Debt refers to an unpaid promise of payment.
The Bible refers to the matter of personal debt and deals with it in a matter of ways. Beginning with the Old Testament, loans and debts formed part of the economy. Loans could be made for a period of no more than six years (the interval between Sabbath years), upon which loans to fellow believers were forgiven. Debts to foreigners were excused from this release. This system of credit was revealed by God as a means to prevent poverty, but was dependent on one's obedience.
In cases (prior to the next Sabbath year) where debts were owed and could not be repaid, it was possible for persons to become indentured servants in order to work off their debts, which prevented individuals from falling into bankruptcy. The book of Proverbs makes clear that the rich rule over the poor, and the borrower is the servant of the lender. Because of this, individuals are also discouraged from pledging collateral for another person's loan.
The New Testament discusses further the issue of debt, sometimes in a wider sense. In the Lord's Prayer, Jesus instructed believers to "forgive us our debts, as we forgive us our debtors". The reference is towards forgiving actions of sin, rather than monetary debt.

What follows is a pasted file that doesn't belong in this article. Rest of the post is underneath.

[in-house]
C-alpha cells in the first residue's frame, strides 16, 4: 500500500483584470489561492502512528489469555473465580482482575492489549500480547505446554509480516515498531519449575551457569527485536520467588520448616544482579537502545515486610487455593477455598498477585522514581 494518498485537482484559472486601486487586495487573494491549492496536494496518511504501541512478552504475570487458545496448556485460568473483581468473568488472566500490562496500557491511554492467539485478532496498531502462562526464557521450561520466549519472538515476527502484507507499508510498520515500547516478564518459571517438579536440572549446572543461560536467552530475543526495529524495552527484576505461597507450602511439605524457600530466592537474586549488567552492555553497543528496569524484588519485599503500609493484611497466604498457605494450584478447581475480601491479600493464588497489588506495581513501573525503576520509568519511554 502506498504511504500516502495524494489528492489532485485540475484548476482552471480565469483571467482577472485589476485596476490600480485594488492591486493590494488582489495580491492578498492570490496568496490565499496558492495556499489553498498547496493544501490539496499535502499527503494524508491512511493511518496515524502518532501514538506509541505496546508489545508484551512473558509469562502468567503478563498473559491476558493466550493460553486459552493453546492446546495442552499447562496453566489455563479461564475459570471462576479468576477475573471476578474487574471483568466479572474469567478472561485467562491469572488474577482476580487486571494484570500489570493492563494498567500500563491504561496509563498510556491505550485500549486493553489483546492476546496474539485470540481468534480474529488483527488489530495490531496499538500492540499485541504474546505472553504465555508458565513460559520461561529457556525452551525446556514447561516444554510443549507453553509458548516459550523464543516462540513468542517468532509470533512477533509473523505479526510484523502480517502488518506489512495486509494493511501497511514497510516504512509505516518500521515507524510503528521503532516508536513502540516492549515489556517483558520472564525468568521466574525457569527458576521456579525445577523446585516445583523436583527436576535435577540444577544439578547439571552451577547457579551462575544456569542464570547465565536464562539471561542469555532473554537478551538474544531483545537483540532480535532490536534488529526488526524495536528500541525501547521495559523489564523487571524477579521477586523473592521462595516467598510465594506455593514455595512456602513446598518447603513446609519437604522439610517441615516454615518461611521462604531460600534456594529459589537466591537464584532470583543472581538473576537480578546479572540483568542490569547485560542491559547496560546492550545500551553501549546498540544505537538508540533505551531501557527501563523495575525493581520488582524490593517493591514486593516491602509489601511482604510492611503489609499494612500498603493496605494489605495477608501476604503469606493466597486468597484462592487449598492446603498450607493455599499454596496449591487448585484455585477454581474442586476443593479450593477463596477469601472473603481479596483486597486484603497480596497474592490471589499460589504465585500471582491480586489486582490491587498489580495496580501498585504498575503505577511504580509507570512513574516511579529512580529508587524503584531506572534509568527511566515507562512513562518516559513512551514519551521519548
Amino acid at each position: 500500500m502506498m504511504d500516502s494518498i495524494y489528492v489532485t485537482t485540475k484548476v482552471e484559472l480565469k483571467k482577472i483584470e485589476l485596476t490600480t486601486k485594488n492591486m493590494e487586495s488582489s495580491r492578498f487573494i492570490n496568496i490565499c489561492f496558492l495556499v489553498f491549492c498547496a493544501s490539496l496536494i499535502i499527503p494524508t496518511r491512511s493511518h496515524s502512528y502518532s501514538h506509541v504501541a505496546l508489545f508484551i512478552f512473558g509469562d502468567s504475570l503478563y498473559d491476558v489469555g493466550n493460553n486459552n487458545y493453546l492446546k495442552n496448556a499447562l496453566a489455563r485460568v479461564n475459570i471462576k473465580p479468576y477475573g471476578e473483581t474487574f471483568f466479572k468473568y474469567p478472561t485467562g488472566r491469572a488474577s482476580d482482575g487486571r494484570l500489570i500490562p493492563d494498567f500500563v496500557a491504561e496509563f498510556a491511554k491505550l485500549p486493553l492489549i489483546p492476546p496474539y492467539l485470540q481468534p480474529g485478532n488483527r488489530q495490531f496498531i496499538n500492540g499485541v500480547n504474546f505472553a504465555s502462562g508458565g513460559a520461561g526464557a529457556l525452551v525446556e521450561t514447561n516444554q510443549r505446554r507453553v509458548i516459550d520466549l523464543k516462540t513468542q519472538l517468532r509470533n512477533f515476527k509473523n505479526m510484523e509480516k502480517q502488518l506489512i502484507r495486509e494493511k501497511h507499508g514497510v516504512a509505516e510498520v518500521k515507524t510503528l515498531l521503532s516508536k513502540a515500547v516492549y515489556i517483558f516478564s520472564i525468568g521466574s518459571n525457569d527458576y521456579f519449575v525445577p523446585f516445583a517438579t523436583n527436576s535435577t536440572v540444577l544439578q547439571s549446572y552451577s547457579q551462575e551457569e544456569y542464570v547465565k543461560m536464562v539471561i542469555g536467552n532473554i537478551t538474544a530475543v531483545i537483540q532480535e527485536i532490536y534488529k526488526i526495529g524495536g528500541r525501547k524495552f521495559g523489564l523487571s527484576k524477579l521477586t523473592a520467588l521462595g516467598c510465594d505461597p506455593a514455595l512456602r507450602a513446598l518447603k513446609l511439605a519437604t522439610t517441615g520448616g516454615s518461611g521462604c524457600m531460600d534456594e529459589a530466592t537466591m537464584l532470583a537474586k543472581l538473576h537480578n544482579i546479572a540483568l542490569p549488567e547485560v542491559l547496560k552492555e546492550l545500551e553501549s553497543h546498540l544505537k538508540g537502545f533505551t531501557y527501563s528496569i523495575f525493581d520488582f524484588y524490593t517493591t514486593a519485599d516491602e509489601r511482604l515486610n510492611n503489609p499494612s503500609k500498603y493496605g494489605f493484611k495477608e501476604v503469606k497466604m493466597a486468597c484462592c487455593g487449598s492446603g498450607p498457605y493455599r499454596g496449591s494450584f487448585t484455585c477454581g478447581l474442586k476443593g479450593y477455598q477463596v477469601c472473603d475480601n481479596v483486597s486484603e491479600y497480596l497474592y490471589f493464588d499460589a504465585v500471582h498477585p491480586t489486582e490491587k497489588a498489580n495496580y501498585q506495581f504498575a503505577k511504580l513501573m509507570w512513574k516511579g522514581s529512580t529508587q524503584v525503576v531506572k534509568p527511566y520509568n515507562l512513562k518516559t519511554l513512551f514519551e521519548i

It is virtually impossible to go through life without incurring some personal debt. Such debt is commonly generated through taking out loans, often for a house or a car. Credit cards are another source of debt. Where a debt cannot be paid in a specified time, interest is often added to the amount originally owed (the principal). Until the Great Depression, home loan practices were more consistent with the laws of Deuteronomy, in that the maximum term of a home loan was limited to 5–10 years. By the late 1930s however, changes to Federal legislation allowed for 30-year loans. This had the effect of increasing home ownership levels, but also increasing the amount of personal debt to a high degree.
The United States has the largest national debt in the world. Regardless of this, Barack Obama borrowed more in the month of February 2011 ($223 billion) than George W. Bush did during the entire 2007 budgetary year ($163 billion).